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A Roll Call of Hurricanes on Her Resume

Debra Parsons-Drake spent many years in the corporate world before she gave in to her new calling: helping animals. She’d long felt drawn to animal work, and after some soul-searching, she ended up at a Florida shelter. Within seven months, she’d become the executive director. “Please,” she thought when she got the job, “just give me a year to get things in order before we get hit.” No such luck: Hurricane Georges hit during her first year, and she had to learn the ropes fast. Later she helped steer the shelter through the series of storms (Charley, Frances, Ivan and Jean) that hit the state in 2004, and she became a recognized leader among Florida’s animal disaster responders. Her experience led to an invitation to help manage emergency sheltering operations at the Forrest County Multi Purpose Center in Hattiesburg, Mississippi, and most recently to a position at The HSUS. Animal Sheltering talked to the new Director of Disaster Sheltering about her experiences during Katrina and her goals for the future.

As Debra Parsons-Drake completed a double reunion in Hattiesburg, the dogs who were heading home expressed their appreciation. JENNIFER HOBGOOD/HSUS
What was Hattiesburg like in comparison to your work in prior hurricanes?

Where I had been so proud of myself for taking in 650 animals [in two weeks] in Florida, with an infrastructure in place, in Hattiesburg we took in about 1,650 in four weeks and we didn’t have an infrastructure in place. It was not an existing staff of experienced animal care people; this was predominantly volunteers. In the early days we had some experienced personnel, but it was a massive accommodation. I can’t imagine having been in Louisiana.

How do you feel about the experience now?

You hate to say that disaster work was exhilarating. It was stressful, it was scary, it was sometimes overwhelming. But once we got through it, you look back in retrospect and say, “How can I ever go back to living a normal existence?” Because there is so much satisfaction in what was done right—and so much room for improvement that you can’t quit now. You have to continue on to take what you’ve learned to help make it better.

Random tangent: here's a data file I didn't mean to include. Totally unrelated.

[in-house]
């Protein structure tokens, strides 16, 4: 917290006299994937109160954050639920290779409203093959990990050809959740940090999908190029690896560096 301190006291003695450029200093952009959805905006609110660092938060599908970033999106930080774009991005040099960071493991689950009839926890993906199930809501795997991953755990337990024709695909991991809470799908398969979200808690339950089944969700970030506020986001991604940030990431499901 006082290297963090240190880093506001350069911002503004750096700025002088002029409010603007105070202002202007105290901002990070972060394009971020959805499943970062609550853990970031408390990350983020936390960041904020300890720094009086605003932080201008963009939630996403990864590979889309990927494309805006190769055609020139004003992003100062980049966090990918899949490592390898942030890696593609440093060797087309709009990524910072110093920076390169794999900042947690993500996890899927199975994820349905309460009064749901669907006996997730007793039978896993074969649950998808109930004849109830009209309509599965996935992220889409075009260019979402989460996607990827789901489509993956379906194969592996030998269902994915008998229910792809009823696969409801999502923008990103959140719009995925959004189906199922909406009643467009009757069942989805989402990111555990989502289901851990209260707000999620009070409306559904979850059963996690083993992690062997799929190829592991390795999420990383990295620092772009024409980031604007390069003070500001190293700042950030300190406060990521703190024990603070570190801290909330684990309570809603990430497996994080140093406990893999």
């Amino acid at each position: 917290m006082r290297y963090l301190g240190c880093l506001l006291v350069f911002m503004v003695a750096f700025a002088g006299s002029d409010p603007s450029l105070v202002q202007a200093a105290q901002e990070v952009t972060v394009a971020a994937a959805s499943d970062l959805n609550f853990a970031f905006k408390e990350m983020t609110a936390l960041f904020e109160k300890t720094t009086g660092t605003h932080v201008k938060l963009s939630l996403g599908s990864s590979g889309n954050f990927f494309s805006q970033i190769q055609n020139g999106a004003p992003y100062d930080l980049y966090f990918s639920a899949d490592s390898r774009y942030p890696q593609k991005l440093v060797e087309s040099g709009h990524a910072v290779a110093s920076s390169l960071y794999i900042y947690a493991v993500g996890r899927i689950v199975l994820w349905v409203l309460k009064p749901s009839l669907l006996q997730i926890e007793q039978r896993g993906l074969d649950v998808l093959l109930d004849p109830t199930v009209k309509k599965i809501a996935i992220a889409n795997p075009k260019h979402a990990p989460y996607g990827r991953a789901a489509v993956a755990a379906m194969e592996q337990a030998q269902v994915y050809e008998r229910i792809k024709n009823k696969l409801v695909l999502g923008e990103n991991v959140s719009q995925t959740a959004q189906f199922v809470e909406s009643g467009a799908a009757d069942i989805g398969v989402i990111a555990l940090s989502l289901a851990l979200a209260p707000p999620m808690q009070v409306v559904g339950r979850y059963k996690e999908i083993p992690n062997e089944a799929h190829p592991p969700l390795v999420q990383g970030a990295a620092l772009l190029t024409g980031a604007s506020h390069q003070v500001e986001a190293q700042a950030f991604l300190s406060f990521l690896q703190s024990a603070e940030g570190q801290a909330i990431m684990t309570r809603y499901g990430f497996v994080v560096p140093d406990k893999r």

How did this new job come about?

I was blessed that halfway through Katrina, Laura Bevan [director of The HSUS Southeast Regional Office and incident commander at the response site in Hattiesburg] said, “You can’t go home,” and I said, “I have to go home; I have to get a job,” and she said, “We’ll put you under contract until this is done so I can keep you!” And that’s really where it started. So I will be working with shelters to help mitigate damage, to help set them up so that they’ve got evacuation programs and know what they need to do, and working to get more [human] shelters out there that are friendly to pets. [I’ll also be] teaching the DART training, teaching the emergency animal sheltering components. I’m looking at a rather diversified position. And we’re still doing a lot of damage assessment in Louisiana and Mississippi for the funding component of Katrina.

What do the shelters on the Gulf Coast still need that other shelters can help with?

At some point reality is going to have to set in. We have taken probably 15,000 animals out of the Gulf Coast region and plastered them all over this country. So everybody, even those people who were not dealing with overpopulation, is now dealing with overpopulation. And as a result of Hurricane Katrina, there are hundreds upon hundreds of puppies and kittens that are coming into this world, as a result of fences being down and animals running loose. The biggest thing that needs to come out of this is that people need to understand that spaying and neutering is critical. A spay/neuter program is something that every community should be working towards. You can’t just keep throwing money at the problem of overpopulation without going to the root of the problem, which is uncontrolled breeding. HSUS is working with shelters there to provide them information on how to do their jobs better. We’re working with them to help increase and improve their capacity. You have to work within the system. So [we need to encourage people] to recognize the need for spay and neuter and to realize that animals are not just a possession that can be easily replaced. We need to make them think of the animals as being part of the family.

What are some things you’ve learned from Katrina about how organizations like The HSUS should improve their response to the next major disaster?

Oh, there are many, many things that we can do to improve, but there are many things that can be done at a state level to improve, and there are things that can be done at a national level to improve. You are going to always be growing and finding different ways to do things. I think the interagency cooperation is a wonderful thing. We need to strive to build long-term relationships with other agencies. I think much of what is being done needs to be standardized. Having six agencies working all with their own different sets of protocols and policies and procedures makes it a little difficult. … The drudgery of the paper trail for animals needs to be paramount in everybody’s mind—tracking these animals, keeping good, effective records. I think everybody was extraordinary in their response to the storm, and I think everyone realizes where their shortcomings are. And we all need to work on this.

 

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